Collaboration is the Key

At the recent H-ISAC Spring Summit, there was a resounding central theme. Working together to fight the threat of cyber adversaries is the best path forward for not only healthcare but for all industries.

This is where the MITRE ATT&CK model and H-ISAC (Health Information Sharing and Analysis Center) can make the greatest strides. The model itself provides a framework for identifying tactics with associated techniques. However, it is only as good as the information that it currently has. By having H-ISAC member organizations share their experiences, the MITRE knowledge base can be continually updated with the latest threats.

Organizations now have a consistent platform that, according to Barnes, can be crowd sourced. This means that all entities can benefit from the experiences of each single entity. As a result, they can continue to build proactive security measures that keep them ahead of the adversary.

 

What are the Impacts of Disclosure

Of course, this open sharing of information also raises some concerns. Some organizations are reluctant to share the fact that they may have experienced a breach as it hurts their credibility in the marketplace. Some fear other entities may be enticed to use this information against their competitors.

According to Barnes, H-ISAC has taken this problem head on through the use of Non-Disclosure agreements for member entities. These NDAs help to alleviate the concerns of inappropriate information getting leaked out to the public.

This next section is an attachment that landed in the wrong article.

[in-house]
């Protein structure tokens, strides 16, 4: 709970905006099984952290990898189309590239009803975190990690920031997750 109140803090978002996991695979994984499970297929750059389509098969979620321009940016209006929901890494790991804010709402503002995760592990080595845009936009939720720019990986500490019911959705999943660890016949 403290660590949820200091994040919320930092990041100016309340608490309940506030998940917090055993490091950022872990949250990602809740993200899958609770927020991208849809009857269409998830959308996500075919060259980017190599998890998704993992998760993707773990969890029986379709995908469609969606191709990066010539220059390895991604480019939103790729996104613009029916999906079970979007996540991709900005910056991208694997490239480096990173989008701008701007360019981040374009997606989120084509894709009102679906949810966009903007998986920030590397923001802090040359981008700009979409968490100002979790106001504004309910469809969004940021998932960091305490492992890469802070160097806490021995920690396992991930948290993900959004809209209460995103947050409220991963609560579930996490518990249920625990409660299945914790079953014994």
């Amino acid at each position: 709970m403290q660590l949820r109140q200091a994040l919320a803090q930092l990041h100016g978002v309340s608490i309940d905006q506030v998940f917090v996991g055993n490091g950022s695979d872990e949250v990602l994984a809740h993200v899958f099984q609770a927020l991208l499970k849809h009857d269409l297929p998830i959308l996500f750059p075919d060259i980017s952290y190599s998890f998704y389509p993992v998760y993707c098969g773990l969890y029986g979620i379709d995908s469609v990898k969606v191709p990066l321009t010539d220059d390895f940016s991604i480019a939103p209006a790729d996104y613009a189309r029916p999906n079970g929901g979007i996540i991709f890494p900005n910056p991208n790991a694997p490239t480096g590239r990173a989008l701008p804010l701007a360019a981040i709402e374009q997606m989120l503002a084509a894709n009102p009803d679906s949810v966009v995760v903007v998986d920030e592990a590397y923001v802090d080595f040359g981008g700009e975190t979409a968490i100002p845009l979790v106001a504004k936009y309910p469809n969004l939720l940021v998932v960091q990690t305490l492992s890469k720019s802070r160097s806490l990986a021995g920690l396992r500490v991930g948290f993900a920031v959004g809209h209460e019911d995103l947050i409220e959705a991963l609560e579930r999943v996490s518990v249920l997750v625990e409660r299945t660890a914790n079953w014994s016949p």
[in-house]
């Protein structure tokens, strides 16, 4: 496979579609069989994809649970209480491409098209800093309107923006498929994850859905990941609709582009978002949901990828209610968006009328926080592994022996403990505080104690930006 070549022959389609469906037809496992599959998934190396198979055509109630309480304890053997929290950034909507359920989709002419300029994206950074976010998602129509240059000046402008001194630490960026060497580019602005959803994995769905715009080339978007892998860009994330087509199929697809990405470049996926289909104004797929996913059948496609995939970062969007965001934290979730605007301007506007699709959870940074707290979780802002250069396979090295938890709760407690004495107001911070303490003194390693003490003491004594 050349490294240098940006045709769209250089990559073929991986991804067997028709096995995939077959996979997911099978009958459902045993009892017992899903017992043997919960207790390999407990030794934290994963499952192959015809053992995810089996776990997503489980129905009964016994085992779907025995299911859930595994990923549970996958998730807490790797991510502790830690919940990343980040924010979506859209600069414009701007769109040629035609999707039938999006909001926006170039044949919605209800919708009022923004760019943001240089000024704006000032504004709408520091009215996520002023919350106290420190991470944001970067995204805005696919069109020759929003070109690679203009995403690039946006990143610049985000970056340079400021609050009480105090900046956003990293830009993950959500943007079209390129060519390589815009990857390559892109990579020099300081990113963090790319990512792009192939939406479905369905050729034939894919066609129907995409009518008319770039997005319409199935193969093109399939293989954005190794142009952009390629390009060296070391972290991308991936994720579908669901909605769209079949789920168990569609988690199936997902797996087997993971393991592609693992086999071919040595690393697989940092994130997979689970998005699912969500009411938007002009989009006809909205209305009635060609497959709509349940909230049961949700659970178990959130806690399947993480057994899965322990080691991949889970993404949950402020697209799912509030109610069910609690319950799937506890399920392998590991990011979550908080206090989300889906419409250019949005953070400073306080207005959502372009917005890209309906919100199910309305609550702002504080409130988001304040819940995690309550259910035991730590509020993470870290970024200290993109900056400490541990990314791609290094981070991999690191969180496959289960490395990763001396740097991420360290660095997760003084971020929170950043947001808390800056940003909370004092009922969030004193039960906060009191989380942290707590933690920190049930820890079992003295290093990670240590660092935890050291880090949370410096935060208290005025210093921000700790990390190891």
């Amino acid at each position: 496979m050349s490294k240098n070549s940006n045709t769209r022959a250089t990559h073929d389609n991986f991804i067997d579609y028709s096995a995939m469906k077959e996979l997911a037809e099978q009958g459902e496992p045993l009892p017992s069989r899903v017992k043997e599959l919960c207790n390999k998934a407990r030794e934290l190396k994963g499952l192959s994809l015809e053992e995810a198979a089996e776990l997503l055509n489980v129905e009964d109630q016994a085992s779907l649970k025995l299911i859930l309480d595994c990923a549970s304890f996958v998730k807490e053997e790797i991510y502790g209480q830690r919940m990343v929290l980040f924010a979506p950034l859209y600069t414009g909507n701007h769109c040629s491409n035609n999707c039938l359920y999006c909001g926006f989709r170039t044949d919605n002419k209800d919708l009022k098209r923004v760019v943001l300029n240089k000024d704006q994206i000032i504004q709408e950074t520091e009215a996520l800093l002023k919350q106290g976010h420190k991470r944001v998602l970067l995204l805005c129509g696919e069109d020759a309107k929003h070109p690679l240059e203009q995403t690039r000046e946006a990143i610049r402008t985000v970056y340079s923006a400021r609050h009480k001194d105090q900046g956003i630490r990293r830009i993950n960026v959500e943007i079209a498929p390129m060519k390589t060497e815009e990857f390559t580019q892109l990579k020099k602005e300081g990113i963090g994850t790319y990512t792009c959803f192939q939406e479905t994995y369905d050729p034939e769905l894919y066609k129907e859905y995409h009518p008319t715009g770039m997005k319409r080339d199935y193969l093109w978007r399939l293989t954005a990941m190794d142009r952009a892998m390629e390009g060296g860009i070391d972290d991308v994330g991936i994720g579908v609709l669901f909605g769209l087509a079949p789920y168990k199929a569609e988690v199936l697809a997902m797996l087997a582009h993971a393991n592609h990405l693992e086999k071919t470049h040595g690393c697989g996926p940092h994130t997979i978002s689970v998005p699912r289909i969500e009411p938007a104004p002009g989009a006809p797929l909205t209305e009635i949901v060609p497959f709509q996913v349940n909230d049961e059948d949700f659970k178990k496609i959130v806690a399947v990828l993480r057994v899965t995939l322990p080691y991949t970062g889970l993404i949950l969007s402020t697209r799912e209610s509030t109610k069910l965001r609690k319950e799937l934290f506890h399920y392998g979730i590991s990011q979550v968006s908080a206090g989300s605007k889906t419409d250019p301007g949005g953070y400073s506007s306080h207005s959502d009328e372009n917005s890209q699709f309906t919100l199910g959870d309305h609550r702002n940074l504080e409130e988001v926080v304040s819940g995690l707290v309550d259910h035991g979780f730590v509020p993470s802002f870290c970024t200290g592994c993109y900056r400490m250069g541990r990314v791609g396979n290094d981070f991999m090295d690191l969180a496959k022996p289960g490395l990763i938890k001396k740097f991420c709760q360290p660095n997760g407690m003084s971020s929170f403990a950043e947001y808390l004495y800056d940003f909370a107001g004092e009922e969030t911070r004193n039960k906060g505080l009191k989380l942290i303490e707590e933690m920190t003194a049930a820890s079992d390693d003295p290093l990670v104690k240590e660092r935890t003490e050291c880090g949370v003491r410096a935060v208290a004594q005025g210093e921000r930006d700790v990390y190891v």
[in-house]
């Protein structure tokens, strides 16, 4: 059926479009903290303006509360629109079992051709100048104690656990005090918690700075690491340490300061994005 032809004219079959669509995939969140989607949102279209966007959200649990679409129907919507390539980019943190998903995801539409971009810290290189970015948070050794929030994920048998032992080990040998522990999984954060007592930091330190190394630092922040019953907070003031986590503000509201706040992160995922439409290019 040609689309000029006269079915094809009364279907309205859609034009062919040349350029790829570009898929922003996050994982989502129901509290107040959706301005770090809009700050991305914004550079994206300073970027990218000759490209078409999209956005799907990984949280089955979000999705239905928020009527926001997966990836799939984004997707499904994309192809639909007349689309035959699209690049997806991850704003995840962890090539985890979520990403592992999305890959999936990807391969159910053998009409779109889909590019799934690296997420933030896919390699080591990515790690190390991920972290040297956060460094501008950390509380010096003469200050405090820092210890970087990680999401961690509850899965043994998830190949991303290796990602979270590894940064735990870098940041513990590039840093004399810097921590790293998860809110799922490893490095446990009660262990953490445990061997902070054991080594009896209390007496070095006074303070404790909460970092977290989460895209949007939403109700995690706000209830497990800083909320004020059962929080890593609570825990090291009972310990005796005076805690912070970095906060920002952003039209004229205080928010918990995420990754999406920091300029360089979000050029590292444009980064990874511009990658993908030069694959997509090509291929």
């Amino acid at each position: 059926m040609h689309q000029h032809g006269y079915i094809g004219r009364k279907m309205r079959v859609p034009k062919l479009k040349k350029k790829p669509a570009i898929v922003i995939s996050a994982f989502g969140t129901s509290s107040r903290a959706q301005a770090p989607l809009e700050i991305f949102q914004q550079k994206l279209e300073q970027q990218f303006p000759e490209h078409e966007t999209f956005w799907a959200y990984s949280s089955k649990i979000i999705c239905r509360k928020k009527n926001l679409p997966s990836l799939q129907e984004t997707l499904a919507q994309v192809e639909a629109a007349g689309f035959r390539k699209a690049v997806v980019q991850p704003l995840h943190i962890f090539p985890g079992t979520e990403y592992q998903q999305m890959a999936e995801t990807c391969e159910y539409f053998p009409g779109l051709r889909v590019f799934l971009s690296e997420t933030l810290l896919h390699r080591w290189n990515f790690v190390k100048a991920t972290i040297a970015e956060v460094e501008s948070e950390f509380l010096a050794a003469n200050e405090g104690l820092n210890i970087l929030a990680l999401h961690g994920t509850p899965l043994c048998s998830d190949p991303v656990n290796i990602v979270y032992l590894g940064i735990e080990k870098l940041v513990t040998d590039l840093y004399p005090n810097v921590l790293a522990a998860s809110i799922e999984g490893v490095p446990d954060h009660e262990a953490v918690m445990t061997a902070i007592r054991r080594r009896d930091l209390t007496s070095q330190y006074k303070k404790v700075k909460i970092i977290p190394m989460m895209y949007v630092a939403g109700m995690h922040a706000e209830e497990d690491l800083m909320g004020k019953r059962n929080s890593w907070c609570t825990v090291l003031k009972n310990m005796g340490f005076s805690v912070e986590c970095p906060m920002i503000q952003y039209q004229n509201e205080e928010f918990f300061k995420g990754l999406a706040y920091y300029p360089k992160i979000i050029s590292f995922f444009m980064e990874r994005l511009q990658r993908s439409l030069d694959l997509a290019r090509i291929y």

Barnes also noted that the sharing of information is not necessarily about an actual breach incident. By having H-ISAC collaborate with MITRE, the information shared is more about the identification of suspicious or malicious activity. The goal is not to point fingers at those that were breached, but to identify new tactics and techniques and share them with members of the community for the benefit of all.

 

Advantages and Disadvantages of Vendor Involvement

As the collaborative community continues to grow, cybersecurity vendors are beginning to take a seat at the table. The advantage of bringing these players on board is that they are immersed in the tactics and techniques of adversaries and can bring a front-line view to H-ISAC member entities.

According to Barnes, each vendor likely can handle the spectrum of tactics and techniques; however, each one also tends to specialize in certain areas. By bringing in a wide range of vendors, H-ISAC members and the MITRE ATT&CK Model can benefit from their various perspectives.

 

The Future is Bright

Despite all the challenges that exist in the modern digital age, Barnes remains optimistic. One of his biggest takeaways from the H-ISAC Spring Summit is the renewed belief that this H-ISAC Cybersecurity Analytics working group can accomplish remarkable things.

The continued growth and development of the MITRE ATT&CK Model is an exciting opportunity. The possibility to positively impact organizations across the healthcare spectrum has never been better. In addition, Barnes also noted that the H-ISAC community has made diversity and inclusion a priority.

For more information on the Cybersecurity Analytics and other working groups, go to https://h-isac.org/committees-working-groups/.